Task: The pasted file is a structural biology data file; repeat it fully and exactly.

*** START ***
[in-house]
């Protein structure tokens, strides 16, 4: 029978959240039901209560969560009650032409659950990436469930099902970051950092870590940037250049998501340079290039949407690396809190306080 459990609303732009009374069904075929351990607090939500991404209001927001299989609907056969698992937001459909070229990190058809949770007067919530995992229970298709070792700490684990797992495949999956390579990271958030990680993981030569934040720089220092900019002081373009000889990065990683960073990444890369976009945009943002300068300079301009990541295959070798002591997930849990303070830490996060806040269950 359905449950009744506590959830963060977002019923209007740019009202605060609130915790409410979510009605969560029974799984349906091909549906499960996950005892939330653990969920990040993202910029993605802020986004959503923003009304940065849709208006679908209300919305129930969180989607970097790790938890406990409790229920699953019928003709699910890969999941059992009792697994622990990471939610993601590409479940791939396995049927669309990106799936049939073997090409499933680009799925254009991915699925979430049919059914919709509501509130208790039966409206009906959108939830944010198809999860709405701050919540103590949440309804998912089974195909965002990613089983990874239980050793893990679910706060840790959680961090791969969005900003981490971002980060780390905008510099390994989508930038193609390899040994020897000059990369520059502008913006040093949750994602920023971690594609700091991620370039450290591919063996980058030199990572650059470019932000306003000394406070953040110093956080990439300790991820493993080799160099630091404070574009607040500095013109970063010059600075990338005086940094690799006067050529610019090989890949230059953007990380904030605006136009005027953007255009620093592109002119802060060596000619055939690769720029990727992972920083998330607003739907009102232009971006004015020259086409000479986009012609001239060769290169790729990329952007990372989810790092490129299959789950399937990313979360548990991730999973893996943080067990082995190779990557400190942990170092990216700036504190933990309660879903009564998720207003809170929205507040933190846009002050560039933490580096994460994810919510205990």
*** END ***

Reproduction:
[in-house]
């Protein structure tokens, strides 16, 4: 029978959240039901209560969560009650032409659950990436469930099902970051950092870590940037250049998501340079290039949407690396809190306080 459990609303732009009374069904075929351990607090939500991404209001927001299989609907056969698992937001459909070229990190058809949770007067919530995992229970298709070792700490684990797992495949999956390579990271958030990680993981030569934040720089220092900019002081373009000889990065990683960073990444890369976009945009943002300068300079301009990541295959070798002591997930849990303070830490996060806040269950 359905449950009744506590959830963060977002019923209007740019009202605060609130915790409410979510009605969560029974799984349906091909549906499960996950005892939330653990969920990040993202910029993605802020986004959503923003009304940065849709208006679908209300919305129930969180989607970097790790938890406990409790229920699953019928003709699910890969999941059992009792697994622990990471939610993601590409479940791939396995049927669309990106799936049939073997090409499933680009799925254009991915699925979430049919059914919709509501509130208790039966409206009906959108939830944010198809999860709405701050919540103590949440309804998912089974195909965002990613089983990874239980050793893990679910706060840790959680961090791969969005900003981490971002980060780390905008510099390994989508930038193609390899040994020897000059990369520059502008913006040093949750994602920023971690594609700091991620370039450290591919063996980058030199990572650059470019932000306003000394406070953040110093956080990439300790991820493993080799160099630091404070574009607040500095013109970063010059600075990338005086940094690799006067050529610019090989890949230059953007990380904030605006136009005027953007255009620093592109002119802060060596000619055939690769720029990727992972920083998330607003739907009102232009971006004015020259086409000479986009012609001239060769290169790729990329952007990372989810790092490129299959789950399937990313979360548990991730999973893996943080067990082995190779990557400190942990170092990216700036504190933990309660879903009564998720207003809170929205507040933190846009002050560039933490580096994460994810919510205990």